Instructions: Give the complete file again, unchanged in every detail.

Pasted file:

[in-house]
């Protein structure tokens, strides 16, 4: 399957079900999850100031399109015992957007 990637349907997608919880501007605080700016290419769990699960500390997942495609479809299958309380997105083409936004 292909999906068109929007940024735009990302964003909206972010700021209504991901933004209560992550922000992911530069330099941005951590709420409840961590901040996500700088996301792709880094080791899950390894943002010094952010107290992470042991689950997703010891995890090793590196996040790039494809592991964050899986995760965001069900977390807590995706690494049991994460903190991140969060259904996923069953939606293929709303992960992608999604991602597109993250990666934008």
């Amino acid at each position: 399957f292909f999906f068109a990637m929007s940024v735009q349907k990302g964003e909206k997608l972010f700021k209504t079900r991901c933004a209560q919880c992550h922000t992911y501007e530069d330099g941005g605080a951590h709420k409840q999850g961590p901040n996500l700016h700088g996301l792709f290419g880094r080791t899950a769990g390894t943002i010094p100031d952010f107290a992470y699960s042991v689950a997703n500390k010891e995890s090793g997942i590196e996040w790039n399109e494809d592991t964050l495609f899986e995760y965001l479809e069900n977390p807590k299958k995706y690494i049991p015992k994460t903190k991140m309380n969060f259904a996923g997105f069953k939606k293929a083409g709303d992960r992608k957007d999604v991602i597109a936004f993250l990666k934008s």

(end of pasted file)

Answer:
[in-house]
């Protein structure tokens, strides 16, 4: 399957079900999850100031399109015992957007 990637349907997608919880501007605080700016290419769990699960500390997942495609479809299958309380997105083409936004 292909999906068109929007940024735009990302964003909206972010700021209504991901933004209560992550922000992911530069330099941005951590709420409840961590901040996500700088996301792709880094080791899950390894943002010094952010107290992470042991689950997703010891995890090793590196996040790039494809592991964050899986995760965001069900977390807590995706690494049991994460903190991140969060259904996923069953939606293929709303992960992608999604991602597109993250990666934008």
């Amino acid at each position: 399957f292909f999906f068109a990637m929007s940024v735009q349907k990302g964003e909206k997608l972010f700021k209504t079900r991901c933004a209560q919880c992550h922000t992911y501007e530069d330099g941005g605080a951590h709420k409840q999850g961590p901040n996500l700016h700088g996301l792709f290419g880094r080791t899950a769990g390894t943002i010094p100031d952010f107290a992470y699960s042991v689950a997703n500390k010891e995890s090793g997942i590196e996040w790039n399109e494809d592991t964050l495609f899986e995760y965001l479809e069900n977390p807590k299958k995706y690494i049991p015992k994460t903190k991140m309380n969060f259904a996923g997105f069953k939606k293929a083409g709303d992960r992608k957007d999604v991602i597109a936004f993250l990666k934008s």